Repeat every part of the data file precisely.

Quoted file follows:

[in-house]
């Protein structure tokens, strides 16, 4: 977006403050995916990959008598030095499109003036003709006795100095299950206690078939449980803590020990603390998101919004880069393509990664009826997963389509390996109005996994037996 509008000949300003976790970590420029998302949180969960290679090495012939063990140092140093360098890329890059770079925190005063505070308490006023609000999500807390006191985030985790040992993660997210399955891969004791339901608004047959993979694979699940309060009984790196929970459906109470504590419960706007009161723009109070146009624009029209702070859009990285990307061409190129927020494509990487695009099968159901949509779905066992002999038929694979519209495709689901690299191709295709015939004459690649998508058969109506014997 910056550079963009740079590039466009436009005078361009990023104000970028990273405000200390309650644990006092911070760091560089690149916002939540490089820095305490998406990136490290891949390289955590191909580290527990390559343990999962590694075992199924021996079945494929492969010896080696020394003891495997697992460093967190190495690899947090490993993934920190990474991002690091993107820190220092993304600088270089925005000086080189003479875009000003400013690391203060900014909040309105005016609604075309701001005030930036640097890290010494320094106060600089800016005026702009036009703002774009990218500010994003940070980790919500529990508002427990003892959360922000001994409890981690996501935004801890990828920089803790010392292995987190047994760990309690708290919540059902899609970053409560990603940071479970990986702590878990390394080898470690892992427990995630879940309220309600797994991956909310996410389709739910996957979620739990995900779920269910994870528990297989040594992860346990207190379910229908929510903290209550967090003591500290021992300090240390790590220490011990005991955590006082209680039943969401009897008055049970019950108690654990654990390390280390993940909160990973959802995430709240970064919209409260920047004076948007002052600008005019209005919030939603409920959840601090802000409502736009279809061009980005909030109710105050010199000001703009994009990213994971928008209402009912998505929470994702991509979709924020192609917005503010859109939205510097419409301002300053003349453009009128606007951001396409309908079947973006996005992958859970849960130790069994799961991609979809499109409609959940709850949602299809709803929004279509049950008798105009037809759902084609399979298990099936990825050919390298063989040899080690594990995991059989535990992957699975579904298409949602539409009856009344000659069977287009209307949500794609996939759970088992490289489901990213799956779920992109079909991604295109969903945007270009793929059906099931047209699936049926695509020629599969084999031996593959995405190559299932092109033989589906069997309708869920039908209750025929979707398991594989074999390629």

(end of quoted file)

[in-house]
């Protein structure tokens, strides 16, 4: 977006403050995916990959008598030095499109003036003709006795100095299950206690078939449980803590020990603390998101919004880069393509990664009826997963389509390996109005996994037996 509008000949300003976790970590420029998302949180969960290679090495012939063990140092140093360098890329890059770079925190005063505070308490006023609000999500807390006191985030985790040992993660997210399955891969004791339901608004047959993979694979699940309060009984790196929970459906109470504590419960706007009161723009109070146009624009029209702070859009990285990307061409190129927020494509990487695009099968159901949509779905066992002999038929694979519209495709689901690299191709295709015939004459690649998508058969109506014997 910056550079963009740079590039466009436009005078361009990023104000970028990273405000200390309650644990006092911070760091560089690149916002939540490089820095305490998406990136490290891949390289955590191909580290527990390559343990999962590694075992199924021996079945494929492969010896080696020394003891495997697992460093967190190495690899947090490993993934920190990474991002690091993107820190220092993304600088270089925005000086080189003479875009000003400013690391203060900014909040309105005016609604075309701001005030930036640097890290010494320094106060600089800016005026702009036009703002774009990218500010994003940070980790919500529990508002427990003892959360922000001994409890981690996501935004801890990828920089803790010392292995987190047994760990309690708290919540059902899609970053409560990603940071479970990986702590878990390394080898470690892992427990995630879940309220309600797994991956909310996410389709739910996957979620739990995900779920269910994870528990297989040594992860346990207190379910229908929510903290209550967090003591500290021992300090240390790590220490011990005991955590006082209680039943969401009897008055049970019950108690654990654990390390280390993940909160990973959802995430709240970064919209409260920047004076948007002052600008005019209005919030939603409920959840601090802000409502736009279809061009980005909030109710105050010199000001703009994009990213994971928008209402009912998505929470994702991509979709924020192609917005503010859109939205510097419409301002300053003349453009009128606007951001396409309908079947973006996005992958859970849960130790069994799961991609979809499109409609959940709850949602299809709803929004279509049950008798105009037809759902084609399979298990099936990825050919390298063989040899080690594990995991059989535990992957699975579904298409949602539409009856009344000659069977287009209307949500794609996939759970088992490289489901990213799956779920992109079909991604295109969903945007270009793929059906099931047209699936049926695509020629599969084999031996593959995405190559299932092109033989589906069997309708869920039908209750025929979707398991594989074999390629």